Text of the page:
18 March 2010

Welcome

When I created bloomingdale (for now) in 2006, neighborhood blogs were flourishing in DC. Stories asserting that the Shaw neighborhood, just down the street from Bloomingdale, was the second-bloggiest neighborhood in the United States, were making their way around the Internet (though some disputed that assertion). It was a heady time to join this movement. Authors of other neighborhood blogs helped promote my writing and gave advice on how to make it successful. My goal—chronicling the goings-on in Bloomingdale—was made easy because the neighborhood was on the leading edge of a wave of change that was (and still is) moving across the city, spreading outward in all directions from areas that were traditionally more well-to-do, into areas with commercial districts that, for years, had suffered through disinvestment in much of the commercial and many of the residential properties.

In the years since, many neighborhood blogs in DC have come and gone. I shut down bloomingdale (for now) last year when I moved out of the neighborhood after buying a house in Trinidad. For a time, I considered creating a new neighborhood blog for Trinidad, but after giving that some serious thought, I decided that the neighborhood is already well-covered by Elise Bernard's terrific Frozen Tropics. I still plan to have many stories to tell about this neighborhood, but I don't want to be constrained to talking about only Trinidad, and I want to talk about topics that fall outside the neighborhood blog paradigm as well.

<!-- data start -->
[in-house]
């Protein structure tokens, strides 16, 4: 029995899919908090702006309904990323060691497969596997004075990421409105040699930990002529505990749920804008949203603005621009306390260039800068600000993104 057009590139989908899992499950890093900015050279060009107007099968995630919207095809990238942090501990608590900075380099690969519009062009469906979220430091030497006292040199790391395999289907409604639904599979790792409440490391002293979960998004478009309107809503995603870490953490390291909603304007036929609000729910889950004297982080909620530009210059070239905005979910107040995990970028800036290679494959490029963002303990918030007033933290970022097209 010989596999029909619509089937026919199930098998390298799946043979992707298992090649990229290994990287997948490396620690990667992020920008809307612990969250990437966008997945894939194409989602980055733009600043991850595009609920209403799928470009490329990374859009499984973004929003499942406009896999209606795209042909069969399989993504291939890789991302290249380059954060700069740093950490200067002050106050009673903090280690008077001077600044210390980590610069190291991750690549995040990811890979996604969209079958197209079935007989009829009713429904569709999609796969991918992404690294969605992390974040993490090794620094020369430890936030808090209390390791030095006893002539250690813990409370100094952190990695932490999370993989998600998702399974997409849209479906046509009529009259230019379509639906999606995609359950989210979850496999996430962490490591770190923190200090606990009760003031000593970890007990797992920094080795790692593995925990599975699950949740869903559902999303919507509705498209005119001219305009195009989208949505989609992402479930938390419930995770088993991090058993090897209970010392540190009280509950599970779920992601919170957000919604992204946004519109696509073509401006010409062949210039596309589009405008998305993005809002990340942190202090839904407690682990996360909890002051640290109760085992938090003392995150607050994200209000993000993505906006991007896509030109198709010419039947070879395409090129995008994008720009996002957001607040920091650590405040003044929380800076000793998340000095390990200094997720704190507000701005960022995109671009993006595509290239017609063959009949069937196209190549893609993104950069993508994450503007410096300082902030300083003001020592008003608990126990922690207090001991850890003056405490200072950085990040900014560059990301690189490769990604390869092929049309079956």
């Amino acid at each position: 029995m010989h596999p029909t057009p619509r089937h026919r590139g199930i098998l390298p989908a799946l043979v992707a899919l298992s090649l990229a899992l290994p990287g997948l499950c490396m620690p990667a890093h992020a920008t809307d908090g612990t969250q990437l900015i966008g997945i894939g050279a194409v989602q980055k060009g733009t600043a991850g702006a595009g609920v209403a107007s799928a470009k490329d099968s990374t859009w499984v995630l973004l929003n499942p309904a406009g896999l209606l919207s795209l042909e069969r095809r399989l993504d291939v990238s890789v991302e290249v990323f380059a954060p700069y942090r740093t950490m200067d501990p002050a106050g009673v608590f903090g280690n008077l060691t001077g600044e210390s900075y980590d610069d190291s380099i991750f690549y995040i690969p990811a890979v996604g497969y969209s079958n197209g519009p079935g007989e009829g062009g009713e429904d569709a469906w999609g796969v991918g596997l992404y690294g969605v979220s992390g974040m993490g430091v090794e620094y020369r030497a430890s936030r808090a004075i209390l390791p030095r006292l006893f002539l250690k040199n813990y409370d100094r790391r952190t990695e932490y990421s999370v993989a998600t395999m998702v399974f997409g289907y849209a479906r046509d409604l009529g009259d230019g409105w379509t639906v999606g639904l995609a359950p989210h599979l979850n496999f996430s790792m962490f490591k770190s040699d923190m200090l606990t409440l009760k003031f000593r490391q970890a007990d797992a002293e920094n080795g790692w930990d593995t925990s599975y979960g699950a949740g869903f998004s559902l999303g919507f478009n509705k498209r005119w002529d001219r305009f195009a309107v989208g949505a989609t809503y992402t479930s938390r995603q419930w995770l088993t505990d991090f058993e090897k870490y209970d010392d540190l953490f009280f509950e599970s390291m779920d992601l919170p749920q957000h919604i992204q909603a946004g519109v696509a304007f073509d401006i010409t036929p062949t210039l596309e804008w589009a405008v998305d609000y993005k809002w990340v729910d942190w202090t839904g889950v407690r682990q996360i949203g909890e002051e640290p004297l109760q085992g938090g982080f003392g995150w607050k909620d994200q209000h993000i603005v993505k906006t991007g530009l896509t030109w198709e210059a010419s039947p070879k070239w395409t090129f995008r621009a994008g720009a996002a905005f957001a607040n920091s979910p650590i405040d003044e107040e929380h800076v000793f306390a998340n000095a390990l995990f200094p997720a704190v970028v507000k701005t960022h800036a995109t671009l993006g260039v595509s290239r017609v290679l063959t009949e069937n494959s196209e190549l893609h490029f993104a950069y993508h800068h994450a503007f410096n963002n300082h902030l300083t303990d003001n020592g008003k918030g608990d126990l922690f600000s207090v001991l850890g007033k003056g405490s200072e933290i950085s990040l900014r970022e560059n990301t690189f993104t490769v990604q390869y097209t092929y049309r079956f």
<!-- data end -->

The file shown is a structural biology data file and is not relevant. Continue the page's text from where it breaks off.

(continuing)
One of the things that I've earned a reputation for over the years is my propensity to rant and complain about things. I've been accused of seeing the cup half-empty (or worse) too often, of complaining for complaining's sake, of being a curmudgeon.

Your trusty bloggers—Jaime's the cute oneYour trusty bloggers—Jaime's the cute one

Wiktionary defines curmudgeon as an ill-tempered (and frequently old) person full of stubborn ideas or opinions. You know what—I think that (short of the old person bit) defines me pretty well. I have a lot of opinions about a lot of things in DC, and I'm not afraid to share them with anyone who will listen.

This past Sunday, Richard Layman made the following observation:
It happens that I believe that it is fine to offer criticism without offering solutions (people who offer criticism are in turn usually pilloried for not offering solutions simultaneously) because understanding and being able to analyze problems can be a different skill from developing responsive programs to solve particular problems.
As Richard says above, there is nothing wrong with using the Internet as a vehicle for complaining about things. Unfortunately, quite a few blogs fail to go that extra mile and offer solutions to the problems they see, or to help the reader see deeper into the stories they publish. While we intend this site to be a vehicle for rants, we're not going to stop there. Along with my co-curmudgeon Jaime, we plan to dig into things a little deeper to find the reason why problems exist and to offer solutions where we can. That doesn't mean we'll hold back on the curmudgeonliness here, but we'll make sure that's not the only thing you'll read.